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How to Cut Curly Hair

by Kateri Johnson on Thursday, August 18, 2011

Before You Begin

When cutting curly hair, my first suggestion is to gauge the actual curl pattern in its natural state. During the initial contact, whether it be in person or over the phone, it is important that you request the client come in with dry hair, in the style that they would like to, or usually, wear their hair.

Many times, curlies come in with wet, pulled back hair. This creates a few problems. Curly hair should be cut dry in most cases. As we all know, having the hair wet changes the elasticity of the hair and is the primary culprit for shrinkage after the cut, the one thing all curlies are afraid of.

If the hair is pulled back into a pony, the hair on the surface is not only dry but it is molded into the straight position it was drawn back into. In addition, the center of the hair is damp, creating two different areas of elasticity.

With the hair in the preferred position for the client, you are able to see the heavy areas, areas of multiple texture, mistakes from previous services and the general overall shape of the previous cut or outgrowth.

During the initial meeting with your client, determine the products being used and past chemical services performed, professional or self-administered. Because you will be doing a dry cut, knowledge of any potential product build up, previous coloring or past damage should be taken into account when determining actual hair texture.

All of these factors will alter texture, creating a false image of curl pattern, hydration and elasticity. A clarifier is often needed after a cut to ensure that the curl product you use to highlight the finished cut is allowed to properly perform.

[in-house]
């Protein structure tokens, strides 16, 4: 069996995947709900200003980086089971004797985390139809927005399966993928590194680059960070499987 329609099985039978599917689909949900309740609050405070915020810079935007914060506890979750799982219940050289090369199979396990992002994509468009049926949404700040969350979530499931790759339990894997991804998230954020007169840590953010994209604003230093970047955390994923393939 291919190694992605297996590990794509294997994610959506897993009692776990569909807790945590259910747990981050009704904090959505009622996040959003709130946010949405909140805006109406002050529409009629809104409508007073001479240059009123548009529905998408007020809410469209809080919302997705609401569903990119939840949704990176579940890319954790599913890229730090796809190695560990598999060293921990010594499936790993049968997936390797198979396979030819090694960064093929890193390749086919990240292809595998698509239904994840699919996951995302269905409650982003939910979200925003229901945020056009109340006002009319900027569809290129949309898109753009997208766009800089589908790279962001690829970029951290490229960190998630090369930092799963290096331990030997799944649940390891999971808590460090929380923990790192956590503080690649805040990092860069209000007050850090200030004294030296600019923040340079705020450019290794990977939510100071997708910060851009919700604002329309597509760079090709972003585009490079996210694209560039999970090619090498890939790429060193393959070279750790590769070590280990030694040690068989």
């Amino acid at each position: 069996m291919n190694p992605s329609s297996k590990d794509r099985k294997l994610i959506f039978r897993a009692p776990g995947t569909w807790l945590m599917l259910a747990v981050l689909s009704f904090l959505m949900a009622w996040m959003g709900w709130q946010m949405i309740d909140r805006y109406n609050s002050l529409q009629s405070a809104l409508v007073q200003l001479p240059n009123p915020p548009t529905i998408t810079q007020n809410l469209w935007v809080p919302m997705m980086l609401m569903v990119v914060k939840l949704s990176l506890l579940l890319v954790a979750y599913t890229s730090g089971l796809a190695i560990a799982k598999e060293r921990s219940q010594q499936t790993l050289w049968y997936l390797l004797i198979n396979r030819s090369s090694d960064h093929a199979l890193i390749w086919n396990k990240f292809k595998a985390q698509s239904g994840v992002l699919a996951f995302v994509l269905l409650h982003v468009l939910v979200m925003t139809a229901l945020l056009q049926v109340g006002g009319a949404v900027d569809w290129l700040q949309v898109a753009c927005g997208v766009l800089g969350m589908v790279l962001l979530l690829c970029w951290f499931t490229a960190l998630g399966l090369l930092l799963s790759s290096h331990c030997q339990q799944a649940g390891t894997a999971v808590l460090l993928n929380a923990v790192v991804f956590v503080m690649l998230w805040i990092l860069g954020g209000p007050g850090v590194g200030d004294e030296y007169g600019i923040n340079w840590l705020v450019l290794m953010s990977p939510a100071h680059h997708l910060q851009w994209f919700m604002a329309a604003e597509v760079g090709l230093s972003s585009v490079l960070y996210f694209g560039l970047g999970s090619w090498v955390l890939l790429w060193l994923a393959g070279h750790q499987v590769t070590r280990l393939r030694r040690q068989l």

Now is the time to explain to your client what the proper products needed to maintain curl formation are, and how to hydrate the hair. With so many wonderful product lines on the market today, assess who your current curl clientele is and try out different companies to find the right fit.

Newsflash: Drastic Cut Not Needed

Curly hair does not always need a full cut! My favorite saying is, “We get bigger before we get longer,” meaning our hair gains volume before we gain length. Initially, the first cut may include shortening or dusting the length and trimming or correcting the layers.

Once you have established your first cut, another full haircut may not be necessary. When a client wants to grow their hair out, alternating between trimming length and layers should be done.

The area of the hair that receives the most damage is the outside surface and layers of the hair. The area of length, which is the nape area from below the occipital to the base hairline, does not receive as much of a beating. What is always perceived as damaged or dry is the outer surface.

During the cut, the hair will become very big and very frizzy, which is great! While cutting, the hair is forming its silhouette. This makes it easy to see any heavy areas, ledges or blending points. You can see smooth lines forming, perfect curves and roundness. All of this is invisible during a cut when the hair is wet. Dry, the hair’s elasticity is balanced and there is no room for error due to shrinkage.

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Begin having frequent staff meetings and collaborate on business building techniques used by others that you work with. Every salon has success right inside. Get the top booker to explain how they do it. Pair the weakest with the strongest and let them work next to each other. They can learn from what they hear and see. Do the same with retail sales. Share the ways that the top stay on top.

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